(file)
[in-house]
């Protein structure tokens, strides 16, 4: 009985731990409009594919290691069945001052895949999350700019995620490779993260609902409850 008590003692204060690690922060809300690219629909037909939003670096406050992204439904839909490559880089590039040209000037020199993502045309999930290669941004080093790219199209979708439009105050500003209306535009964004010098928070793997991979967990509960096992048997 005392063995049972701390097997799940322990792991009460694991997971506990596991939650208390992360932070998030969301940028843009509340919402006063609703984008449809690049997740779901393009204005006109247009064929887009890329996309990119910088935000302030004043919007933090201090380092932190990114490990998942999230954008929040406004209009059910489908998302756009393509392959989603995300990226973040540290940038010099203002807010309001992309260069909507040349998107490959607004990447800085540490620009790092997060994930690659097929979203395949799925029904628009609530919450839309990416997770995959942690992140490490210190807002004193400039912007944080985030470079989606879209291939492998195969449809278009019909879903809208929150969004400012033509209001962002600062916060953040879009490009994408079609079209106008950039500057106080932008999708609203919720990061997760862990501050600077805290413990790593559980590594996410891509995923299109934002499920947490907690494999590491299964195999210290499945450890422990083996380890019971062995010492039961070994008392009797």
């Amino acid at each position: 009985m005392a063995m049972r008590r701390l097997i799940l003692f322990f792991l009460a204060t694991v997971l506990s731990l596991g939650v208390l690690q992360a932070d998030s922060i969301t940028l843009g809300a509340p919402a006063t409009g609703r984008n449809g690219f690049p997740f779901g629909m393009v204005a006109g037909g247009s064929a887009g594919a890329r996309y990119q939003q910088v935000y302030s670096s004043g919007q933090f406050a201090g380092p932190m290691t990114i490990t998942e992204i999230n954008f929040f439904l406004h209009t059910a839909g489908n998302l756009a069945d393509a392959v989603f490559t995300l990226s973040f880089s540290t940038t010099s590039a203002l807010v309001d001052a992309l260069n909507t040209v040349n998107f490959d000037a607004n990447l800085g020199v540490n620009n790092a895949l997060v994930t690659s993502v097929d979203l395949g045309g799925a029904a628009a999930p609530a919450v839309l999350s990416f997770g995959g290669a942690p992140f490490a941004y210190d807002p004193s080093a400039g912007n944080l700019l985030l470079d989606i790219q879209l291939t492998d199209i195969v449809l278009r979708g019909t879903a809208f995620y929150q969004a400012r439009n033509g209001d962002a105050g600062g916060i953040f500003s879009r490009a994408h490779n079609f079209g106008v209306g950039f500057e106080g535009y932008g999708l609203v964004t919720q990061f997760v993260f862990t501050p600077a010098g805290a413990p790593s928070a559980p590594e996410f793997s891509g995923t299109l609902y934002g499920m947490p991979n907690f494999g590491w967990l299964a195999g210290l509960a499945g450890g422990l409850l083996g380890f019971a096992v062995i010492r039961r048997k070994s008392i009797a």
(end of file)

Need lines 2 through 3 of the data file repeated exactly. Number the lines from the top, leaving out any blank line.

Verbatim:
């Protein structure tokens, strides 16, 4: 009985731990409009594919290691069945001052895949999350700019995620490779993260609902409850 008590003692204060690690922060809300690219629909037909939003670096406050992204439904839909490559880089590039040209000037020199993502045309999930290669941004080093790219199209979708439009105050500003209306535009964004010098928070793997991979967990509960096992048997 005392063995049972701390097997799940322990792991009460694991997971506990596991939650208390992360932070998030969301940028843009509340919402006063609703984008449809690049997740779901393009204005006109247009064929887009890329996309990119910088935000302030004043919007933090201090380092932190990114490990998942999230954008929040406004209009059910489908998302756009393509392959989603995300990226973040540290940038010099203002807010309001992309260069909507040349998107490959607004990447800085540490620009790092997060994930690659097929979203395949799925029904628009609530919450839309990416997770995959942690992140490490210190807002004193400039912007944080985030470079989606879209291939492998195969449809278009019909879903809208929150969004400012033509209001962002600062916060953040879009490009994408079609079209106008950039500057106080932008999708609203919720990061997760862990501050600077805290413990790593559980590594996410891509995923299109934002499920947490907690494999590491299964195999210290499945450890422990083996380890019971062995010492039961070994008392009797």
């Amino acid at each position: 009985m005392a063995m049972r008590r701390l097997i799940l003692f322990f792991l009460a204060t694991v997971l506990s731990l596991g939650v208390l690690q992360a932070d998030s922060i969301t940028l843009g809300a509340p919402a006063t409009g609703r984008n449809g690219f690049p997740f779901g629909m393009v204005a006109g037909g247009s064929a887009g594919a890329r996309y990119q939003q910088v935000y302030s670096s004043g919007q933090f406050a201090g380092p932190m290691t990114i490990t998942e992204i999230n954008f929040f439904l406004h209009t059910a839909g489908n998302l756009a069945d393509a392959v989603f490559t995300l990226s973040f880089s540290t940038t010099s590039a203002l807010v309001d001052a992309l260069n909507t040209v040349n998107f490959d000037a607004n990447l800085g020199v540490n620009n790092a895949l997060v994930t690659s993502v097929d979203l395949g045309g799925a029904a628009a999930p609530a919450v839309l999350s990416f997770g995959g290669a942690p992140f490490a941004y210190d807002p004193s080093a400039g912007n944080l700019l985030l470079d989606i790219q879209l291939t492998d199209i195969v449809l278009r979708g019909t879903a809208f995620y929150q969004a400012r439009n033509g209001d962002a105050g600062g916060i953040f500003s879009r490009a994408h490779n079609f079209g106008v209306g950039f500057e106080g535009y932008g999708l609203v964004t919720q990061f997760v993260f862990t501050p600077a010098g805290a413990p790593s928070a559980p590594e996410f793997s891509g995923t299109l609902y934002g499920m947490p991979n907690f494999g590491w967990l299964a195999g210290l509960a499945g450890g422990l409850l083996g380890f019971a096992v062995i010492r039961r048997k070994s008392i009797a």